Now I know exactly how much depth of field I need. Then I use the markings on the lens barrel to select the aperture that will give me that depth of field. In the picture below, look at the silver ring that has the black focusing dot. See how there are pairs of color-coded lines on either side of it? I turn the lens focusing ring until I find the pair of lines that will encompass my near and far points. In this example, I’ve found that the blue lines (pointed out by the arrows) will encompass my near and far points of 1.5 and 3 meters. After turning the focusing ring to line up the blue lines with my near and far points, I leave the focusing ring there. Then I look to see which aperture setting has a color to match the depth of field lines. In this case the blue lines match the blue f/16 marking. So I set the aperture to f/16 and I’m done! I’ve set the camera up to give me the precise depth of field I want for this image. I go ahead and shoot.
What if my near and far points had been, say, 1.5 and 5 meters instead of 1.5 and 3 meters? Then the blue lines and f/16 wouldn’t have provided enough depth of field. I’d have to switch to the orange lines and f/22.
If the near and far points were 1 and 5 meters instead, you can see from the photo that there is no way even the orange (f/22) lines would provide enough depth of field. In this case the laws of optics forbid me from making the image I would like to make. Sometimes you just can’t get enough depth of field from your lens. One solution in this case is to recompose your image so the camera is farther away from the objects of interest. Depth of field is most limited for close objects, and gets progressively larger the farther away they are. Another solution is to recompose your image using a wider angle lens. Again, the photo will be different from what you had originally envisioned, but wider angle lenses have larger depths of field at a fixed camera position than longer lenses.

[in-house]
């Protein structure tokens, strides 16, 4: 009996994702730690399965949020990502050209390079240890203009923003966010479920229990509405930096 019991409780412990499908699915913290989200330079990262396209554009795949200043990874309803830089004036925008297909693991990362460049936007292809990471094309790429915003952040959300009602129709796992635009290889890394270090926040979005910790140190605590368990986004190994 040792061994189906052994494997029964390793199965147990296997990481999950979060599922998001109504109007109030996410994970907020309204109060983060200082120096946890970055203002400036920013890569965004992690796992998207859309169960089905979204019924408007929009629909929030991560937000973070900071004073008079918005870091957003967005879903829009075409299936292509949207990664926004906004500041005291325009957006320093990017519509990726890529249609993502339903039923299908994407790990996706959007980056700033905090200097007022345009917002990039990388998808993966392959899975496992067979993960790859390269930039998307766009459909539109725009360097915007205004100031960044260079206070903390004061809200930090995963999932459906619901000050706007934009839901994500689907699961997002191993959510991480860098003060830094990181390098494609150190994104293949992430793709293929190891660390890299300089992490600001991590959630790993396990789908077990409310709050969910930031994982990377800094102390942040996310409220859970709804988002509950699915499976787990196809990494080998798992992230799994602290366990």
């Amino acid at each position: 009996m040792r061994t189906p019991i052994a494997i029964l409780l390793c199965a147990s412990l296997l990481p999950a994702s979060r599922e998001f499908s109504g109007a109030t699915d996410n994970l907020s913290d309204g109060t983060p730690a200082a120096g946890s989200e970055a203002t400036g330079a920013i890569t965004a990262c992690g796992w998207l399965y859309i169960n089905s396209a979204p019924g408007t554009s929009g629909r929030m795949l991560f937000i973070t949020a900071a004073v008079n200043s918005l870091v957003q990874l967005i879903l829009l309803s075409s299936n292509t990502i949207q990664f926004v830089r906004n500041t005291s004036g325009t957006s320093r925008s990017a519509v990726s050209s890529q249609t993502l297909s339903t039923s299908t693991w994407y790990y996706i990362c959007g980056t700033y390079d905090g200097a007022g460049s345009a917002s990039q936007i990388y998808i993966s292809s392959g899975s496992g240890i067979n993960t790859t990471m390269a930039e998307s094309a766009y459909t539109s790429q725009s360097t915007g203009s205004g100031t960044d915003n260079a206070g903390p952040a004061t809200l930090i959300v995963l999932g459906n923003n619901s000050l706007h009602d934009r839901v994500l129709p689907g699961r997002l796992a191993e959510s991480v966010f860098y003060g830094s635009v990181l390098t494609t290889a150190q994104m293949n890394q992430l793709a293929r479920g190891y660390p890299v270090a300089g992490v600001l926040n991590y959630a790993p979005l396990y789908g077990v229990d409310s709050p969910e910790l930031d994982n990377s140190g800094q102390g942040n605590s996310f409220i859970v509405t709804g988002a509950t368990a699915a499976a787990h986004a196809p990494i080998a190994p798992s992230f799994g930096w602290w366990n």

I don’t know if you noticed it or not, but I shot without ever taking note of the distance I actually wound up focusing at! It doesn’t matter — if the near point and the far point are sharp, then everything in between is sharper still. I just don’t care where the sharpest focus wound up. (In the above photo you can read it off as about 2 meters, but it just doesn’t matter.)
You now have heard the method of how to use your lens markings to precisely control your depth of field. (This procedure obviously only works if you have the leisure to execute it. In fast breaking situations you have to revert to less accurate methods.) What do you do if your lens lacks the markings I’ve been describing? Many zooms lack them, for example. Unfortunately, you are pretty much out of luck. This is one reason why I don’t advocate zooms for scenic/landscape photography. Without these markings you are crippled as a photographer, and the disappearance of lens markings is an ongoing crime against photographic craft. Fortunately, although lens marking standards may have changed, the laws of optics have not. You may be able to get by with a graph, table, or formula that you carry in the field to provide the necessary depth of field information that would have been provided by the missing markings.
One final thing to remember when choosing your aperture hearkens back to the beginning of this Photo Tip. I said the depth of field is the range of the image that is in acceptably sharp focus. Whether something is acceptable is a matter of personal opinion. The folks who labeled your lens chose a standard that made sense to them, but it might not satisfy you. I am exacting in my work, and I try to stop down one extra stop beyond what the lens markings would tell me to do, as long as wind conditions permit the corresponding slower shutter speed
Now you can go out and make your photos sing by imposing on them exactly the amount of depth of field that you, the photographer and artist, choose as optimal.
Written by Timothy Edberg